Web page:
Immobility and bed rest are common during the more than 35 million hospitalizations that occur every year in the United States.1 Many hospitalized patients will experience negative outcomes associated with immobility, such as difficulty rising from a chair, toileting, or ambulating.2–4 These impairments can lead to increases in hospital length of stay (LOS), morbidities such as pressure injuries, the need for postacute inpatient rehabilitation, increased utilization of postacute services, and decreased quality of life for months or years following hospital discharge.5–9 Despite the body of evidence showing the negative outcomes associated with immobility and bed rest, these problems persist in many health care systems. Systematic approaches to minimizing in-bed time and maximizing inpatient mobility and activity are crucial to preventing these negative outcomes.
One of the most recognized models for addressing harms associated from immobility stemmed from quality improvement studies completed in the Johns Hopkins medical intensive care unit (MICU). Those studies, focused largely on early rehabilitation and decreasing deep sedation, demonstrated it was possible to increase patient mobility levels in the MICU, which led to decreases in LOS for patients admitted to the unit.10,11 This MICU program was built on the Translating Research Into Practice (TRIP) model, an implementation science framework designed to take knowledge, in this case the need for greater hospital patient mobility, and turn it into routine clinical practice.12 The TRIP model directs that the health care intervention be placed in the context of the whole health system and then includes 4 steps: (1) summarize the evidence, (2) identify local barriers to implementation, (3) measure performance, and (4) ensure all patients receive the intervention through the continuous quality improvement cycle of the 4 Es (engage, educate, execute, and evaluate).
Despite the successes we observed in the MICU at our institution, these increases in mobility did not continue when patients left the MICU, a finding observed at other hospitals as well.13–17 Mobilizing hospitalized patients outside of the MICU has unique challenges that require greater interprofessional collaboration with an emphasis on nurse-driven mobility. With this in mind, a new approach was developed, anchored in the TRIP model, focused on increasing activity and mobility among hospitalized patients on general-surgical-medicine units. The initial goals of this program included (1) mobilization of each patient 3 times per day, (2) daily documentation of patient mobility levels on the Johns Hopkins Highest Level of Mobility (JH-HLM) scale, (3) creation of daily mobility goals for patients using the JH-HLM, (4) safe patient handling training for nurses on the unit, and (5) incorporation of mobility levels and goals into daily workflows (ie, multidisciplinary rounds).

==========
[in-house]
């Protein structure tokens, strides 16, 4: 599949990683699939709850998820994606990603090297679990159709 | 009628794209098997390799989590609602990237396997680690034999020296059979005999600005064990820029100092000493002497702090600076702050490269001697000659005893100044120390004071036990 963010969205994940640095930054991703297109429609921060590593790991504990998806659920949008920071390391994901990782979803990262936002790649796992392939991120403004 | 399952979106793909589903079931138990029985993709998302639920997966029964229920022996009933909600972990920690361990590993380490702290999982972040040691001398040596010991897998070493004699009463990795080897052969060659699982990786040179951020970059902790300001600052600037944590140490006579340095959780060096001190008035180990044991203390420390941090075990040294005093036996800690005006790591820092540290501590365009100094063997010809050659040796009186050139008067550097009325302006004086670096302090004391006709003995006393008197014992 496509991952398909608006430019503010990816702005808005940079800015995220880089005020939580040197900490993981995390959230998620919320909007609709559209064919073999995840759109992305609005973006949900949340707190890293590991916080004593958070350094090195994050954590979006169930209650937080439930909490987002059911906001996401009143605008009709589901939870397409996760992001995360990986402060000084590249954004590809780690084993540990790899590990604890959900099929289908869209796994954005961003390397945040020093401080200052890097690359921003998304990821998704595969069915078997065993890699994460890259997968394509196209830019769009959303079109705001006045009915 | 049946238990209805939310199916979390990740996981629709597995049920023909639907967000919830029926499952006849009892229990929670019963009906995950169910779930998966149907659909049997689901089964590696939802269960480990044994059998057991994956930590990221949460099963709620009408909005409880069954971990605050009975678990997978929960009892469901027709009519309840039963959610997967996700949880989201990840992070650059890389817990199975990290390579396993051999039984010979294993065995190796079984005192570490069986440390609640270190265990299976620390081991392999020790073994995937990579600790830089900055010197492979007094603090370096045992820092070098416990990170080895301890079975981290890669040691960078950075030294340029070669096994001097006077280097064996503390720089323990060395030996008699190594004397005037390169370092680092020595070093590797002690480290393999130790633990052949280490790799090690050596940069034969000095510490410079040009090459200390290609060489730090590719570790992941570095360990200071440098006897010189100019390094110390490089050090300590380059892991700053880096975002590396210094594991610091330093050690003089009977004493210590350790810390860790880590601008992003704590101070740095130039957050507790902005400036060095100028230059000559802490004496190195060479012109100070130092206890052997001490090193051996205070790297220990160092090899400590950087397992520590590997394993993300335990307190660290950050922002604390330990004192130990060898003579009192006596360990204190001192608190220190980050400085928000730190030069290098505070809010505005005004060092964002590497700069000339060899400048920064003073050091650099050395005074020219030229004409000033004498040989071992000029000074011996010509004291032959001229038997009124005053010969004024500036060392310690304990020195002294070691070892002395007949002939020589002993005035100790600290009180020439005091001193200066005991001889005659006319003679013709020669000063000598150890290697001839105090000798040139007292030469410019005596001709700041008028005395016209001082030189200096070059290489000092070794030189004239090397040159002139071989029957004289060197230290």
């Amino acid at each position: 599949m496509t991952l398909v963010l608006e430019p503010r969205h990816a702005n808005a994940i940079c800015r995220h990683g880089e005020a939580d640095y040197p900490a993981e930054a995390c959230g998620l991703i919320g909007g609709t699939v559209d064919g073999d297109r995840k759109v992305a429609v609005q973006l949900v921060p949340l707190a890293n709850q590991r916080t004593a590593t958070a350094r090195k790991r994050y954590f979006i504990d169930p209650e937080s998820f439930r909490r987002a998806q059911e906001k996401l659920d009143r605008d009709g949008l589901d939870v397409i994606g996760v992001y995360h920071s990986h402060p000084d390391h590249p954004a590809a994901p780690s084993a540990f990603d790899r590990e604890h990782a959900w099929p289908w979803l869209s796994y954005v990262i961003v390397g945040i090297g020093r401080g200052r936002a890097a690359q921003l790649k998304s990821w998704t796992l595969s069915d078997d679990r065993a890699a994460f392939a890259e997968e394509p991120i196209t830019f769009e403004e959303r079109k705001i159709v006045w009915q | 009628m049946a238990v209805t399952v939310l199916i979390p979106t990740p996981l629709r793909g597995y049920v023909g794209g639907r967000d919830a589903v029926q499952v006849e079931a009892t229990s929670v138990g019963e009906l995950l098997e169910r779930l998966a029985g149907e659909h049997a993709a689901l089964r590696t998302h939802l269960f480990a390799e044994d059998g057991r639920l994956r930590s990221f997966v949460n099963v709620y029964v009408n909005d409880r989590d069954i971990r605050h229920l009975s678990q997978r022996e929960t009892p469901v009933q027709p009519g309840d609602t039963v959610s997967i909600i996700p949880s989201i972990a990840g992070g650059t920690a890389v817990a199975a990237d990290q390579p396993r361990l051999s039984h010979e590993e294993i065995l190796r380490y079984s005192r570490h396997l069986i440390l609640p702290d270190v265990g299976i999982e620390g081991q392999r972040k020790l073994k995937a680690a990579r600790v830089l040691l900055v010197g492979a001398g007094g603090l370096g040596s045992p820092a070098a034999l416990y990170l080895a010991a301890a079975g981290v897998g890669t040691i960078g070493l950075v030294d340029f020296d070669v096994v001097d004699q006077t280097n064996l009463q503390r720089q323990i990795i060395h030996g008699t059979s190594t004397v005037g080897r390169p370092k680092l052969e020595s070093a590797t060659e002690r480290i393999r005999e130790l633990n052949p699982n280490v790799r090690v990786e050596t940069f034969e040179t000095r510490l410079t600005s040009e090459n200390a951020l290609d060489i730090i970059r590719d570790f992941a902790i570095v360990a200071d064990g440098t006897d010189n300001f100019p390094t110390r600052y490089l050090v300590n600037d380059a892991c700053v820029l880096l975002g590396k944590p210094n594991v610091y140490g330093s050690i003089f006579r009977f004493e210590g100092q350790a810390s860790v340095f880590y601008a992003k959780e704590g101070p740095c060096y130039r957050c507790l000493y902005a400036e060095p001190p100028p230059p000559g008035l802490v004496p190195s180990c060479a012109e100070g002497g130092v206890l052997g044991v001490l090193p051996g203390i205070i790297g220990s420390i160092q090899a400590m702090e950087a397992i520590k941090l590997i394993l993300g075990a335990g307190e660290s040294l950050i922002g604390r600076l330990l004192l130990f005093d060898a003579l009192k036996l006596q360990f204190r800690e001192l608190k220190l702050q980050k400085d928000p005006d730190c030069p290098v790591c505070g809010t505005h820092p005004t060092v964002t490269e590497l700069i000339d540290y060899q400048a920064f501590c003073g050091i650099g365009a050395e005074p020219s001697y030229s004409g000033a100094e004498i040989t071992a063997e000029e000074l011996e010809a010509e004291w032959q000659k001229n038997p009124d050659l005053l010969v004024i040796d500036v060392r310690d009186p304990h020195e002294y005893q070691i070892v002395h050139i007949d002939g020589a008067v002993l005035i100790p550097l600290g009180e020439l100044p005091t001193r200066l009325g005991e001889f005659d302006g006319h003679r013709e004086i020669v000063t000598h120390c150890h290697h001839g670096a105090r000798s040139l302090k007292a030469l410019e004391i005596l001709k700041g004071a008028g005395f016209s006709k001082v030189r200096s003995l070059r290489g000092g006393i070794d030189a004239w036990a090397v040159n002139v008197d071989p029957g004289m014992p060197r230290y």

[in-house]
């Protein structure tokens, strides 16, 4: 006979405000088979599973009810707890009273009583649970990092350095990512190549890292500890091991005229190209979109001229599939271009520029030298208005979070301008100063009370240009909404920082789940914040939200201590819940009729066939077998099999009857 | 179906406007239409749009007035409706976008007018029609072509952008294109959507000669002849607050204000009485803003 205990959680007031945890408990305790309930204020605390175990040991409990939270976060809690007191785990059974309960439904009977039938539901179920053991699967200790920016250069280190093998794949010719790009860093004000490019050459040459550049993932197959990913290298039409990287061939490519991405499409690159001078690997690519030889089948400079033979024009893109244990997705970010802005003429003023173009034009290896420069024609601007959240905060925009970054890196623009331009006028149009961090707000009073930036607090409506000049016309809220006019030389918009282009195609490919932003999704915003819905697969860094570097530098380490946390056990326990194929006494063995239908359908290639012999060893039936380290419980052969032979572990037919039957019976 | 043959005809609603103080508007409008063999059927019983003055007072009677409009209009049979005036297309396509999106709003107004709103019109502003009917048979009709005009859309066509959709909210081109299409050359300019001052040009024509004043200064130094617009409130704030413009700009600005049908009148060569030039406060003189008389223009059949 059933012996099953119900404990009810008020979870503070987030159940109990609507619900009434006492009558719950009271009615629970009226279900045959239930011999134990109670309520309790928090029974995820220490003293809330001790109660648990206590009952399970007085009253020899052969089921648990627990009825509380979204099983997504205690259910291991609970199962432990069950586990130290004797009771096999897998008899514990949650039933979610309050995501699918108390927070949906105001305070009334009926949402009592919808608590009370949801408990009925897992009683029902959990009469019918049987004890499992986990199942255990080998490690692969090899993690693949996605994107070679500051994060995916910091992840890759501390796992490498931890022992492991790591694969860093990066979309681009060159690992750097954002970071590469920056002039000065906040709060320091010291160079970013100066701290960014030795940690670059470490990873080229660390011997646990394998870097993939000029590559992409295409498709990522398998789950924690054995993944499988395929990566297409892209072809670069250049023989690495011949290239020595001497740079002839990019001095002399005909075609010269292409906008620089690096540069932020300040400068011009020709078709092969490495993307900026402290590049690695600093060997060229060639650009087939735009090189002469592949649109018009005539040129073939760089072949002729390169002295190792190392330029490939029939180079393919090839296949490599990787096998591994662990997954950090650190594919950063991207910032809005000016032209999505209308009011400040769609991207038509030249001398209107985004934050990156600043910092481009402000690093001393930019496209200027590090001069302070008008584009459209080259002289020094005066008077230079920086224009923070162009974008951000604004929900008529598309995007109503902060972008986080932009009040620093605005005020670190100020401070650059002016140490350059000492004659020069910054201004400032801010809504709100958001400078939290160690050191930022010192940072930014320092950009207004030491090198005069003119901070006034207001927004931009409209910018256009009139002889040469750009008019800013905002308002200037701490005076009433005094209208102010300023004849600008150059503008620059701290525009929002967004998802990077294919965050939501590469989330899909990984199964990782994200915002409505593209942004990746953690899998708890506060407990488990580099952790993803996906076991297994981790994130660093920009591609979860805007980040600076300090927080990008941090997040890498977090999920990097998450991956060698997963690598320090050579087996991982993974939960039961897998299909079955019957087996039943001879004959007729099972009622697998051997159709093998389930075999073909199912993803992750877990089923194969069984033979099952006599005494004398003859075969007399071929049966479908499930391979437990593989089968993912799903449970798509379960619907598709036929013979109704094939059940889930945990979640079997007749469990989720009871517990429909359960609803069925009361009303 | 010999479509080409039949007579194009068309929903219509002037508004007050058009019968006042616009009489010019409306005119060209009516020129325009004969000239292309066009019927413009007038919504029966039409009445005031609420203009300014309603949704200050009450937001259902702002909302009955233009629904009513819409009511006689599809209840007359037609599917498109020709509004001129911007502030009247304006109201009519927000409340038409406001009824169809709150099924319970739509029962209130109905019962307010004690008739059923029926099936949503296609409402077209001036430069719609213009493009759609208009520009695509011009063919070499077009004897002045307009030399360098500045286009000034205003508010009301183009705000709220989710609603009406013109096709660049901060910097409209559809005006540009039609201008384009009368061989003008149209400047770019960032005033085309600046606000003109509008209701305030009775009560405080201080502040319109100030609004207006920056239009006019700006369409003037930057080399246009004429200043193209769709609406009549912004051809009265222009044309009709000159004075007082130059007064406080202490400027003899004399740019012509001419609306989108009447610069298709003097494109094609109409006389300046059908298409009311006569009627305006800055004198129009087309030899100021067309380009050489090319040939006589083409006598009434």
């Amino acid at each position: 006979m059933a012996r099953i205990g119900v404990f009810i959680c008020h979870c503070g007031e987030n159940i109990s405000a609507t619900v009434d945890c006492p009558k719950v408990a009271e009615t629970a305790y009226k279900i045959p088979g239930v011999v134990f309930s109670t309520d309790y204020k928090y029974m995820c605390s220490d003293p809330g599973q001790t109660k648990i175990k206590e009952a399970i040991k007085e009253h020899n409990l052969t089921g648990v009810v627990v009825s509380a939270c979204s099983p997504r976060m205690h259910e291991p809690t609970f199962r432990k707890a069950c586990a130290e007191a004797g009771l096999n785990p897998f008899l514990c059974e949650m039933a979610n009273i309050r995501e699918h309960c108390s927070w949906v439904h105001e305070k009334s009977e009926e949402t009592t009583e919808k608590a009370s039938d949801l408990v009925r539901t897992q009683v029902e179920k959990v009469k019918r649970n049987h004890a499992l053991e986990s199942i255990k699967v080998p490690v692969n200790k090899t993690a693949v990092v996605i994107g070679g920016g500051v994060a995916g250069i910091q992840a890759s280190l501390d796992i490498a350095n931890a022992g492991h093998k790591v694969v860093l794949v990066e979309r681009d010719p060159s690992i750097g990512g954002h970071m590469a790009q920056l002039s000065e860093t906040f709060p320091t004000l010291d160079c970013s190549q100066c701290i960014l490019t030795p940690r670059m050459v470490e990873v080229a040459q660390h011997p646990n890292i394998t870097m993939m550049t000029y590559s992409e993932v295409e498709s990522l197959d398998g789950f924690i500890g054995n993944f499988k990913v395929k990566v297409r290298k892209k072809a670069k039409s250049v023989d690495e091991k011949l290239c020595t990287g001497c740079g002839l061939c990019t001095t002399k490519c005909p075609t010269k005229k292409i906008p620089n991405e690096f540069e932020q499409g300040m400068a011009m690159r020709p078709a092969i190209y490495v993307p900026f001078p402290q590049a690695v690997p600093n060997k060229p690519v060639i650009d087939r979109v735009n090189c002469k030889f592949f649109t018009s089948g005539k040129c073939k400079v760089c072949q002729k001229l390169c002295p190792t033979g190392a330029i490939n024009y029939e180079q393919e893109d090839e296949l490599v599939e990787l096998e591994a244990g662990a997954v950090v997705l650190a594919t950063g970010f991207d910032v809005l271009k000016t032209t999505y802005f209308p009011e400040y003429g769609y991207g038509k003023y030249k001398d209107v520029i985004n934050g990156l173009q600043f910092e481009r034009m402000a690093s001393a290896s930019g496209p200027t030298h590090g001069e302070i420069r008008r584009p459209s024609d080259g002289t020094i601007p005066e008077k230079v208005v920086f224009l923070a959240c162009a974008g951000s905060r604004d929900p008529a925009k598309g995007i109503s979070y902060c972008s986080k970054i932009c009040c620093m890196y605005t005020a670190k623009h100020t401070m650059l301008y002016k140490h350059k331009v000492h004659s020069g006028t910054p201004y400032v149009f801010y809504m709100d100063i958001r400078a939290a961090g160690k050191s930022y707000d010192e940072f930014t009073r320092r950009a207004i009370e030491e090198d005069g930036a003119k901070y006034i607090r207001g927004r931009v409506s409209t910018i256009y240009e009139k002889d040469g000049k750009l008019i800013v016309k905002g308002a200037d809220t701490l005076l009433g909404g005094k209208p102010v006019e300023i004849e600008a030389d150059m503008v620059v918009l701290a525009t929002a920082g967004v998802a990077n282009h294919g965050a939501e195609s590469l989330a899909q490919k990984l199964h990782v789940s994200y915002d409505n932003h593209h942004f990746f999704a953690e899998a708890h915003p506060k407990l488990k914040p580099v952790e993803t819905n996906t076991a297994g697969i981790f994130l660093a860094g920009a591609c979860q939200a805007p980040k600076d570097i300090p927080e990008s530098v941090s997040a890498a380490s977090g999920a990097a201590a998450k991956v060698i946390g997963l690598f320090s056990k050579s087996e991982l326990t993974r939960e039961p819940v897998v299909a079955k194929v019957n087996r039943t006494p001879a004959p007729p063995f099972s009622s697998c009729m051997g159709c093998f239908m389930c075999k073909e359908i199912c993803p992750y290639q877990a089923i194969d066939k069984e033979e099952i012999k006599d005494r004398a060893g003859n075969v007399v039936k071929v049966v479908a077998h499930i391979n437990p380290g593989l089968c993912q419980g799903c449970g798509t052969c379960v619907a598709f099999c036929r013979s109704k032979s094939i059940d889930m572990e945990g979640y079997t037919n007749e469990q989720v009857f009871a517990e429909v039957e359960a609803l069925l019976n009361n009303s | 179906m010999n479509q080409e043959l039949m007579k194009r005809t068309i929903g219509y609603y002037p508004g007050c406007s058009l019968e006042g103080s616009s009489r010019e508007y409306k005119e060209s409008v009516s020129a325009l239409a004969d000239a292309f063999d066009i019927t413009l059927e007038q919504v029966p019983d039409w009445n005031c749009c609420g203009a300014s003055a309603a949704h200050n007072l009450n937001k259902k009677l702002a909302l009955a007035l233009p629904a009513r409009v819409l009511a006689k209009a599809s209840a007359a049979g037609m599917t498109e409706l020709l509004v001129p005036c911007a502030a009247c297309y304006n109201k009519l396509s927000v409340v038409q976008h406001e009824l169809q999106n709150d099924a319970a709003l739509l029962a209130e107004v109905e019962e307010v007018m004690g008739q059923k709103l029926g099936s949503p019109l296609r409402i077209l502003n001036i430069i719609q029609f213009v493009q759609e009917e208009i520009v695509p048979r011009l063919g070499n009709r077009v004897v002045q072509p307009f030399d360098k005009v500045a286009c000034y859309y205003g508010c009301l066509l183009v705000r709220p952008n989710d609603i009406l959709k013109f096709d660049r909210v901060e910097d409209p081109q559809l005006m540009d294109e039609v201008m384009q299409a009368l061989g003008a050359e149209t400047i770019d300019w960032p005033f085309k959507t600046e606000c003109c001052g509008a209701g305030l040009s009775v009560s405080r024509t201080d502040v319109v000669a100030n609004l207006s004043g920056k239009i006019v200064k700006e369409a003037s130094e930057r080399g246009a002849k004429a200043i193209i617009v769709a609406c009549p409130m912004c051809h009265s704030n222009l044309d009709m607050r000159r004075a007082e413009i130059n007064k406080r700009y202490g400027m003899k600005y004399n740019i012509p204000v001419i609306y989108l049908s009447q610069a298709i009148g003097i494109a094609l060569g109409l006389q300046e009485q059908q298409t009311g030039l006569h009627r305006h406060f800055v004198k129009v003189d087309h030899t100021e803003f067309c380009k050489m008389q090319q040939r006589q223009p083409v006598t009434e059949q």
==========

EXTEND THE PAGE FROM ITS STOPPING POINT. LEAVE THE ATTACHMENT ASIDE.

This earlier version of the Johns Hopkins Activity and Mobility Promotion (JH-AMP) program was implemented and evaluated at our institution, and data indicated it was associated with a reduction in LOS of approximately half a day on average.18 While smaller in scale, this initial project garnered great interest from our institution and we sought to implement this program hospital-wide. We also recognized that implementing this program would require a more defined framework than the one used in our initial quality improvement study. We also used our experiences to identify barriers to implementing this program on a larger scale, such as the need for more formal nurse training and support infrastructure and a more patient-centered approach to setting individualized mobility goals. These overall efforts and program evaluation led to the development of the current JH-AMP program.
Given the importance of patient activity and mobility among hospitalized patients, it is the goal of this article to share our experiences in developing the JH-AMP program and the core components of the current JH-AMP program. The purpose of this article is to describe the core components of JH-AMP, as well as to provide recommendations for implementing each of these components to facilitate implementation at other institutions.
CORE COMPONENTS OF THE JOHNS HOPKINS ACTIVITY AND MOBILITY PROMOTION PROGRAM
There are 8 core components of the JH-AMP program, each of which was designed to address one or more steps in the TRIP model. These include: (1) organizational prioritization; (2) systematic measurement and daily mobility goal; (3) barrier mitigation; (4) local interdisciplinary roles; (5) sustainable education and training; (6) workflow integration; (7) data feedback; and (8) promotion and awareness. JH-AMP core components with their corresponding TRIP model steps are shown in the Table.
Matching Johns Hopkins Activity and Mobility Promotion Program Core Components With TRIP Model Steps
|JH-AMP Core Components
||TRIP Model Steps
||Place in the context of the whole health system
Summarize the evidence
|Systematic measurement and daily mobility goal
||Measure performance, evaluate
||Identify local barriers to implementation
|Sustainable education and training
||Summarize the evidence, educate
|Mobility advocate infrastructure
||Engage, educate, execute, evaluate
|Promotion and awareness
Abbreviations: JH-AMP, Johns Hopkins Activity and Mobility Promotion; TRIP, Translating Research Into Practice.